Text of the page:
Welcome to our pick of the best London exhibitions to see right now — get your Autumn dose of culture. We've roughly split the list by London regions to make it easier to navigate.
Exhibitions in central London
DANCING WITH GHOSTS: Every summer the spectacularly blingy state rooms at Buckingham Palace open to the public and they are ridiculously opulent. Each year features an accompanying exhibition and this one is about Queen Victoria and how she made the palace what it is today. An innovative addition is the use of projectors to liven up the ballroom's walls and ceilings with colourful designs. With the centrepiece a holographic representation of some rather ghostly looking period ballroom dancing. It's impressive, if a tad creepy.
Queen Victoria's Palace at Buckingham Palace. Until 29 September, £25 (includes admission to State Rooms). ★★★☆☆
SWORDS & BLOOD: A table has been stabbed with a sword. Elsewhere on the table top hands reach out from inside a pie and organs grow on a cupcake. This grisly tableaux is the work of Jasmine Thomas-Girvan who uses Caribbean history and myths to fill her work with dark narratives. Her work is paired up with the paintings of Turner Prize winner Chris Ofili, but it's Jasmine's sculptures that captivate.
Jasmine Thomas-Girvan & Chris Ofili : Affinities at David Zwirner. Until 21 September, free. ★★★☆☆ (Tuesday-Saturday)
BEYOND GOOD & EVIL: In one corner is good and yes, the other evil and no — the words are projected on to a wall and swarm at each other until a winner emerges. Each time the interaction is different as it has been programmed to behave as such that even the artist doesn't know the outcome. Charles Sandison's work looks at the languages we use and genetic code and then uses algorithms to recombine and shake them up. Projected onto walls and visitors as they walk through, it's a spectacular exhibition at a time when there are so many questions about the future of language.
Charles Sandison: Thhe Tyranny of Language at HdM Gallery. Until 25 October, free. ★★★★☆ (Monday-Friday)
Exhibitions in west London
HOME IS WHERE THE ART IS: What is home to you and how is this changing as society and technology evolves? That's the theme of this immersive exhibition where there are suspended sleeping pods that block out wifi signals, and a 'Temple of Halotherapy' where you get to try out different salts on chocolate while learning about the origins and diversity of salts from around the world. The work asks you to take another look at the demonisation of salt, while also giving plenty of delicious mouthfuls. You had us at chocolate.
Welcome Home: A Speculation on Living Spaces at Elephant West. Until 6 October, free. ★★★★☆
SOUND OFF: Stick your head in a speaker near some stairs and listen to amplified sounds in this colourful quirky installation by Yuri Suzuki. There's also a chance to create an orchestra out of metallic kitchen objects such as a tea strainer and a corkscrew — it's impressive how even the musically disinclined can conjure up a catchy tune. This interactive installation may be a small one but it's a lot of fun, encourages us to experiment with a sound and awakens our inner child.
Yuri Suzuki: Sound in Mind at Design Museum. Until 2 February, free. ★★★☆☆
Exhibitions in east London
POWERFUL WOMEN: A classical painting of Adam and Eve has been gender-switched, now it's Eve and Eve. Nearby, a Renaissance style mother also gets an update — she carries two bags of shopping as well as her child. Dolls are given superhero makeovers and neon lips glow against the wall. This exhibition of eight female artists contains eye catching and playful works on womanhood, and makes the statement that women artists and all women are powerful.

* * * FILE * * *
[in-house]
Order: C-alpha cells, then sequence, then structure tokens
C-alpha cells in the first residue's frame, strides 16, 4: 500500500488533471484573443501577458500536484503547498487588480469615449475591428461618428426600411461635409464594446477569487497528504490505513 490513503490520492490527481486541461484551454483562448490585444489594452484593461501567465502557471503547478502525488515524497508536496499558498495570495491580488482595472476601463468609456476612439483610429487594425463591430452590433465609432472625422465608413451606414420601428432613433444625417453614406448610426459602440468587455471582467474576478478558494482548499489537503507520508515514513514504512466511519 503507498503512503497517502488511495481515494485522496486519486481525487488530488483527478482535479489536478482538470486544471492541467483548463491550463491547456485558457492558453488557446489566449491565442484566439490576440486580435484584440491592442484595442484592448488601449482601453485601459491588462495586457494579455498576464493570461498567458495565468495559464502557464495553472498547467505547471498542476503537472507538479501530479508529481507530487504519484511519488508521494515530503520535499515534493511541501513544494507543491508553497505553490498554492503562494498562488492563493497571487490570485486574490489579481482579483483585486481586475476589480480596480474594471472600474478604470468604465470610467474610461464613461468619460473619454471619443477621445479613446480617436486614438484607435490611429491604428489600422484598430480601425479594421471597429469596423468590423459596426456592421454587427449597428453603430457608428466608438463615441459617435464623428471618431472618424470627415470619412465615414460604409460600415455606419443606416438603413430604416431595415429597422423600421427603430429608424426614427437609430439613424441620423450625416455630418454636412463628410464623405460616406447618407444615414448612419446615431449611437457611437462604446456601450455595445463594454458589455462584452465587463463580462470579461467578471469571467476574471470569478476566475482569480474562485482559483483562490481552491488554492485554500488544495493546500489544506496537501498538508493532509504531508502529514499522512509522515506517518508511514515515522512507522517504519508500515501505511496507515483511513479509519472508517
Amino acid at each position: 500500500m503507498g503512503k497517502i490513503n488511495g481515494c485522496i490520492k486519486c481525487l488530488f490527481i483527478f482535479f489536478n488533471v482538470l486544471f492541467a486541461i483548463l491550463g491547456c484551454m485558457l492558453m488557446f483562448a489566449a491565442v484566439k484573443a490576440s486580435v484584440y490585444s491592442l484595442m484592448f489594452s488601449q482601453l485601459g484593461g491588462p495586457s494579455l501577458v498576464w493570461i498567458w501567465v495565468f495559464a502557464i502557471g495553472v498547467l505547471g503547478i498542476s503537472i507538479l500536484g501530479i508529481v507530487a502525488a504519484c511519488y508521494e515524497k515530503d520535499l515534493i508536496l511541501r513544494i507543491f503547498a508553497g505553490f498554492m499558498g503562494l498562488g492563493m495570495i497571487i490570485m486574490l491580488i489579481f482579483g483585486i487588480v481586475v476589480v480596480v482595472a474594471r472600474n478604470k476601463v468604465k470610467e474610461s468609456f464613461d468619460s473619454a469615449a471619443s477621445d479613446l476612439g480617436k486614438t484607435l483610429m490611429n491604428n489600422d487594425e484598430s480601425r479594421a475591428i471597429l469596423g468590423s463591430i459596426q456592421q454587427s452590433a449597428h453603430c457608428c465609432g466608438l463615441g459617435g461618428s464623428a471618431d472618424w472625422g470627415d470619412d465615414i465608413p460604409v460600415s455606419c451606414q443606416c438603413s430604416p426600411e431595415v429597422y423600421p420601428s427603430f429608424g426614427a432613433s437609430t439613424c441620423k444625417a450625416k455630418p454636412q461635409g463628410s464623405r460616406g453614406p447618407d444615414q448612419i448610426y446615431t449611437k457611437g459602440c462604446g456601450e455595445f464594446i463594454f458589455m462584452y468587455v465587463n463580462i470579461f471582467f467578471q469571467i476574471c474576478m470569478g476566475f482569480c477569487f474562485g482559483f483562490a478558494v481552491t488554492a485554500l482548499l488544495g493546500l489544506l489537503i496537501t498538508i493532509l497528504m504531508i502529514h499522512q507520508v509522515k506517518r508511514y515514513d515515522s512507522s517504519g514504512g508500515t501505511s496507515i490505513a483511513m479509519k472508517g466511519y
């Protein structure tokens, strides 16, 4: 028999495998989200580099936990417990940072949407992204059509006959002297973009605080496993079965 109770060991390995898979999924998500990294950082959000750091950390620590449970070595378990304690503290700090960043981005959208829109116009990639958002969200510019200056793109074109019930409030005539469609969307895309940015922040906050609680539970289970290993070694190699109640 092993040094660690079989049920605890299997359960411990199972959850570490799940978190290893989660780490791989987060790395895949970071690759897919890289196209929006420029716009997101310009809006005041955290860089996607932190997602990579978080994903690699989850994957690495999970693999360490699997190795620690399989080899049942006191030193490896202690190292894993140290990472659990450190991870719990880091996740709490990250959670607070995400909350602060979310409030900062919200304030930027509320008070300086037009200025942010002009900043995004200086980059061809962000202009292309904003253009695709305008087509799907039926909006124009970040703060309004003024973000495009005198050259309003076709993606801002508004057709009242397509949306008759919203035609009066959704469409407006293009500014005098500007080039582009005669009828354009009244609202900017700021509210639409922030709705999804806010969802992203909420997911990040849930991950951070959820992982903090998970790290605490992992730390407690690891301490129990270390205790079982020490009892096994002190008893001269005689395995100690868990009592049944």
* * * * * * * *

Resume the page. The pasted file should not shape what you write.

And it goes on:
The Most Powerful Woman In The Universe at Gallery 46. Until 28 September, free. ★★★★☆ (Tuesday-Saturday)
Exhibitions in south London
SWINGING MAGNETS: A magnet swings back and forth making metallic springs sway in the wind like reeds. Lights flash and metallic gongs resonate with a sound that breaks the reverential silence at Tate Modern. It's all the work of artist Takis who created these works over a 70 year career and the result is a loud and fun show of kinetic art.
Takis at Tate Modern. Until 27 October, £13. ★★★★☆
CERAMIC TEARDROPS: Ceramic teardrops are suspended from the ceiling with face painted on them. Quirky little sculptures emerging from the ground lead you to a doll’s house full of ceramic items — the house is based on artist Kinska’s studio and we’d sure love to work there. Adult and kid sized doors on either side give it a fun factor for families to explore and it’s yet another fab installation at this Greenwich gallery.
Kinska: My Opera House at Now Gallery. Until 22 September, free. ★★★★☆
Exhibitions in north London
LOOK, NO HUMANS: Photography and digital collage are seamlessly merged in abandoned rooms where plants and loose wires co-exist in the absence of humans. It's as if in some post-apocalyptic world where the plants have taken back what was theirs and there are only remnants of humanity's presence. Artist Suzanne Moxhay creates poetic interior landscapes that are both beautiful and haunting.
Suzanne Moxhay: Conservatory at James Freeman Gallery. Until 21 September, free. ★★★★☆ (Tuesday-Saturday)
Exhibitions outside London
ABORTIONS & BOMBS: Paintings of illegal and unsafe abortions don't make for easy viewing, nor does a wolf headed man devouring a woman. This is a dark and powerfully political exhibition of paintings in Milton Keynes by Paula Rego. The show starts off abstract before disappearing into a darkly surreal rabbit hole as animal headed humans recreate the aftermath of a bombing in Iraq. The world outside is terrifying and Rego wants to make certain we know this.
Paula Rego: Obedience and Defiance at MK Gallery, Milton Keynes. Until 22 September, £9.35. ★★★★☆ (Tuesday-Sunday)